Wonderfully-preserved from the era when one could still see Stevie Ray Vaughn perform live, we find a Boss Chorus Ensemble pedal that had been stored for decades. In the years since, many advances in computer sound modeling has made an infinite universe of tone available to the aspiring guitarist. However, there is just ‘something’ about the Real Thing. The owner wanted this wonderful piece of history refurbished and placed back into service.
Years of storage in the high Houston humidity has taken a toll on the outside. What’s up with those screws on the HIGH/LOW input level switch?
Forget that stuff made in China. This is the real thing, from Japan!
Since when was an electric guitar considered “HOUSEHOLD ELECTRONIC EQUIPMENT”?
The nomenclature for the input and output jacks appears on the top of the unit.
Let’s make a quick tour of the unit. This is the left half of the front panel.
This is the right half of the front panel.
Several pictures of the circuit boards were made, to verify that the service literature used for this refurb matched reality. This is the top half of the circuit board’s component side.
This is the bottom half of the component side of the circuit board. Those fuses are on the AC output of the power transformer.
Most of the screws in the bottom of the unit were missing. This unit was balancing on two feet.
The interior layout is actually pretty cool, well-representing the line-powered Japanese gear of the period.
I’m going back through and documenting where the various wire colors go. Note that the wires are just tacked to brass eyelets swaged into the circuit board. The AC power wires get their own riveted tie points.
Looking closely at the wiring.
More wiring closeups. This is factory wiring, I believe.
More colored wires.
The black ground wire gets its own lug.
A quick jab of the soldering iron frees the circuit board from the wiring harness. All passive components were checked and anything that was out of spec was replaced. Most of the forty-year-old electrolytic capacitors were replaced.
The outer jacket of the AC cord dry-rotted. This looks gnarly, but the inner insulation seems to be fine.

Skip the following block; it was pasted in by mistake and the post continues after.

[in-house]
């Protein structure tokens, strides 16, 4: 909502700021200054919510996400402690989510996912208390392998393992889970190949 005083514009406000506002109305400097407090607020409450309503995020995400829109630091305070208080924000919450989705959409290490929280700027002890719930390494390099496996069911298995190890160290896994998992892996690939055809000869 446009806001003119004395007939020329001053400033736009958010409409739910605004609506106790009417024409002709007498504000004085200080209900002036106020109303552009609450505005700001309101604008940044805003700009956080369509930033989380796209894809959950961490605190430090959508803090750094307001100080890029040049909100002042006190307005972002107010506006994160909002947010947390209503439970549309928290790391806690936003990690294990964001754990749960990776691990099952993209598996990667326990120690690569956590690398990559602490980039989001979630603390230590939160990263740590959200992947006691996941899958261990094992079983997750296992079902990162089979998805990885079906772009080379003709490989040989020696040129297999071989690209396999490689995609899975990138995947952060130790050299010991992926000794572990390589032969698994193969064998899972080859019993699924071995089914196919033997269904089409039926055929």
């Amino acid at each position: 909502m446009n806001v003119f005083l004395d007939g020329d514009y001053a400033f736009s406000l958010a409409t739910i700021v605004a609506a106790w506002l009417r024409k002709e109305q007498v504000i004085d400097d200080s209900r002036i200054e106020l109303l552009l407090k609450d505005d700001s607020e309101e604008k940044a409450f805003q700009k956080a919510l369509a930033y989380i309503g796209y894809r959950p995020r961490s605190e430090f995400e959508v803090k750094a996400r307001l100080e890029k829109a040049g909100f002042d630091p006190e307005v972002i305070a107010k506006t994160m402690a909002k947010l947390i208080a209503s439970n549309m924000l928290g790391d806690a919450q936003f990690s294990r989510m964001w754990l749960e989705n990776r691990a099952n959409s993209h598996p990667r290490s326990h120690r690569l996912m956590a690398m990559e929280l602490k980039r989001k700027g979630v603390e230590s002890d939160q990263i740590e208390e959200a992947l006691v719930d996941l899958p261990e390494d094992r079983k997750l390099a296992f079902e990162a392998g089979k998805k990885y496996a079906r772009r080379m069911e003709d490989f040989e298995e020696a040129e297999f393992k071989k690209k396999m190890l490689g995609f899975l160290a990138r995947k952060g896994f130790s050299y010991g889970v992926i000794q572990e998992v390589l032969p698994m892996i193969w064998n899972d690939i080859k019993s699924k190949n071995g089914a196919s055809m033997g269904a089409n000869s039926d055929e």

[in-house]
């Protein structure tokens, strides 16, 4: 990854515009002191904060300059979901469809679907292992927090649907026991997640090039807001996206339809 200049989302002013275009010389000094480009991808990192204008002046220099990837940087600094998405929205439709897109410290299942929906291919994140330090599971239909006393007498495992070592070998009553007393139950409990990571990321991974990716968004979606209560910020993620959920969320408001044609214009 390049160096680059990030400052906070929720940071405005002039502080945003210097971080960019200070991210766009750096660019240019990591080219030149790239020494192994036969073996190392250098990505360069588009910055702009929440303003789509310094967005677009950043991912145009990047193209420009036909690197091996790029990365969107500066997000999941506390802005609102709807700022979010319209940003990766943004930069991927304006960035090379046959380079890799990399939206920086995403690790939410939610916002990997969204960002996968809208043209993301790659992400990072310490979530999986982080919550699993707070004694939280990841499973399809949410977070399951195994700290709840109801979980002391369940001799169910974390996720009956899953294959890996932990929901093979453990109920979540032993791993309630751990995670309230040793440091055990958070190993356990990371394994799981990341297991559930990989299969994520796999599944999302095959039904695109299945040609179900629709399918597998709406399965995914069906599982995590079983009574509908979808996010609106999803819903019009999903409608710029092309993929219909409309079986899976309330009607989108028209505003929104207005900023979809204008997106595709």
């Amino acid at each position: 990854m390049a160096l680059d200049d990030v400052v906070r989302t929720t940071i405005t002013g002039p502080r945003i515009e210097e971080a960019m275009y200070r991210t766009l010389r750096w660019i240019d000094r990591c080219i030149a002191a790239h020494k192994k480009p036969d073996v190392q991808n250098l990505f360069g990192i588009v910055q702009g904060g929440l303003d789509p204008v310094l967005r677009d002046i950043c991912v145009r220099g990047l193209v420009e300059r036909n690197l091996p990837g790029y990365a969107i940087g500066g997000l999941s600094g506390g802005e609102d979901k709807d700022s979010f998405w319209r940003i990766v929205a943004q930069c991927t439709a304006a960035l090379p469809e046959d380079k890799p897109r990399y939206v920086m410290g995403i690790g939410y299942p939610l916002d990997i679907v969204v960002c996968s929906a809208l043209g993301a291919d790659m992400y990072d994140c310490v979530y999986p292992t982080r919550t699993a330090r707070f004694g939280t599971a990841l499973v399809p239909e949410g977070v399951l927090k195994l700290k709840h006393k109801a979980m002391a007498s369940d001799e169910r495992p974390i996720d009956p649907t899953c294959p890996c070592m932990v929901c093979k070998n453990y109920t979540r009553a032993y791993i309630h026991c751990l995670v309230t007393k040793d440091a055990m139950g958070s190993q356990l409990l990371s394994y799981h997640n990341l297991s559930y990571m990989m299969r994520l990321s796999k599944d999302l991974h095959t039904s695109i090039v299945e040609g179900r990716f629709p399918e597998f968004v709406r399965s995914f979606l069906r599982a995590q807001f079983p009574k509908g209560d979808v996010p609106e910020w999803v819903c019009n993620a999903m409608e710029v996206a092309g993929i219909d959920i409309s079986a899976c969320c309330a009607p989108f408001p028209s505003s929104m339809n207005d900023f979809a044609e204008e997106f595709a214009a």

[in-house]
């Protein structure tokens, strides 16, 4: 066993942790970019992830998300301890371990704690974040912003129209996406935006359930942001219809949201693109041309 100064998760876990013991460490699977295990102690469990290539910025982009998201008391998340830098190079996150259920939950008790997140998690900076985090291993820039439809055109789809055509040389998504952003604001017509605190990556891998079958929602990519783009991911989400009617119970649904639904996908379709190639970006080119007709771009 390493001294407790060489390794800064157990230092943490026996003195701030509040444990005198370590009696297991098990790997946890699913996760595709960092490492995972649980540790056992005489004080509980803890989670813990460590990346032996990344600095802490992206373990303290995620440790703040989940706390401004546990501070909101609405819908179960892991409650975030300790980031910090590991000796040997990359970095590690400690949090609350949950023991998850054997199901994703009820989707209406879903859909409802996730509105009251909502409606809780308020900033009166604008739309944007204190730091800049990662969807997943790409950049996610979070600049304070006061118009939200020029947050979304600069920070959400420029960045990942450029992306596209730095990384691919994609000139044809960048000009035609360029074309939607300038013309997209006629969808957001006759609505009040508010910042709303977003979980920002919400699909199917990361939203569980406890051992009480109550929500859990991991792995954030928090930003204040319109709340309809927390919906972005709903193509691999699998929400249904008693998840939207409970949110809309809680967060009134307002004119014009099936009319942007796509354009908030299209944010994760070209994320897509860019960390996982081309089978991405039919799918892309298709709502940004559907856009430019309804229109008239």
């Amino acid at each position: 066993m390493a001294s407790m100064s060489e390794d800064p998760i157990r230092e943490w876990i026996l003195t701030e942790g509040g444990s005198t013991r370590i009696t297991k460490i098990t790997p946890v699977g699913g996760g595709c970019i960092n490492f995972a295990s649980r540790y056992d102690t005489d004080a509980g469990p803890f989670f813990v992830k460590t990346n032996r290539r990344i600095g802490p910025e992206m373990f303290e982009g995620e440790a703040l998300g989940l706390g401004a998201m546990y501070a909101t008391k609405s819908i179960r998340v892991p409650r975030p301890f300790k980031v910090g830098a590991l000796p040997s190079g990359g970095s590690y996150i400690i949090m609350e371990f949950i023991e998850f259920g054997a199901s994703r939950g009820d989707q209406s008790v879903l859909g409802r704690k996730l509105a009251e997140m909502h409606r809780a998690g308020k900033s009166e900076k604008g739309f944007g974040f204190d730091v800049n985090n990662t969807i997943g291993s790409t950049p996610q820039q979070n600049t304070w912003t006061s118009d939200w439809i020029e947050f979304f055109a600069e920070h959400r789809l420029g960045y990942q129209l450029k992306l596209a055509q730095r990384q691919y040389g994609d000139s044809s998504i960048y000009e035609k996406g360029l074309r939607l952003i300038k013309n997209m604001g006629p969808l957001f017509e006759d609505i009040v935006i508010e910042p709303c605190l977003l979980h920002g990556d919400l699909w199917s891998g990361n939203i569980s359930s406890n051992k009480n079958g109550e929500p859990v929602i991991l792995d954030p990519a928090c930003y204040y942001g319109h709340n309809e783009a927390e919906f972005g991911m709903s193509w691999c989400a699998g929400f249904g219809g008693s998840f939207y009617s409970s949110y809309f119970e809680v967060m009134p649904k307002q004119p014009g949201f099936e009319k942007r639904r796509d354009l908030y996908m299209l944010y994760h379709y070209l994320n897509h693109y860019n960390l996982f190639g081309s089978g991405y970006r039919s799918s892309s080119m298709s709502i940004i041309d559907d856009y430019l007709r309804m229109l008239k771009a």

A new cord is identified with the same outer diameter and wire gauge.
The blue and green wires are the input to the primary wiring of the power transformer. Note the cable clamp pressed into service as a strain relief for the power cord.
The old cord is gone. We can keep the cable clamp and move it to the new cord set.
This grommet would not ‘fly’ with UL today, but was fine for the 1980s. This will be used again.
The new cord is stripped back. Note the authentic cotton filler.
The cotton mop is trimmed away and the original cable tie is slipped on the new cord. Next comes the grommet.
The original strain relief was retained. The white and black wires were later terminated to the green and blue wires seen above.
Both foot switches were ruined. Out they come!
This is the wiring side of the original ‘effect/bypass’ switch.
Out it comes. The escutcheon is in rough shape. Maybe we can freshen it up.
Here we’re trying to salvage some of the original hardware. A sideways blow the old foot switch damaged the threads.
Here is the wiring side of the chorus/vibrato switch. This switch was intermittent.
Rather than desolder the wires, I trimmed them off square. They will be stripped and re-terminated on the new switch.
A pair of DPDT foot switches will adequately replace the foot switches in this unit.
The original trim nuts were in good shape and will be reused, to preserve the original appearance of the unit.
Now let’s move our attention to the potentiometers and switches in this unit.
The nuts were rusty but in good shape otherwise. Here, one of my deep sockets with the felt cover is used to remove the nuts. The felt prevents the socket from marring the soft aluminum face plate.
Note the letter “C” after the first line of text. This denotes a reverse taper pot, used for the vibrato rate control.
Vibrato depth control is a linear taper control, thus the letter “B.”
The chorus intensity control is a linear control as well.
And who would have guessed that the level control was an audio taper potentiometer?
Each potentiomenter was flushed with Blue Shower.
A blast of Rid-Ox really does the trick on dirty contacts.
Some synthetic lubricant keeps the shaft turning smoothly.
Until I get the air compressor line plumbed to the bench, Air In A Can will have to do to dry everything out.
This process leaves everything spotless and clean, inside and out!
A soft tooth brush works well with the crinkle finish paint used on this unit.
The toothbrush cleans the grooves around the indicator lamps.
A lint-free cloth carries away four decades of gunk.
Before going further on the outside, we need to get under the front panel.
With the potentiometers and switches removed, the aluminum panel lifts right out.
Placing the aluminum panel flat on a carpeted surface, gentle pressure will allow us to remove dents.
With the front panel set aside, we can turn our attention to the power switch. This switch needs cleaning as well.
It gets a treatment similar to the one given the potentiometers. This is much better!
With the individual pieces reconditioned, it’s time for reassembly.
Controls and switches were installed and wired. The wiring harness was returned to its factory layout.
We’re starting the process of restoring all the connections made by the colored wires.
Testing was performed with a sheet of cardboard between the circuit board and the metal chassis.
I spotted these parts at a local hardware store. These screws and bumpers are perfect for replacing the rubber feet.
This guy is ready for another four decades of vintage guitar sound. This unit sounds AMAZING!
Thanks for reading all the way through!
CONTACT – David Latchaw EE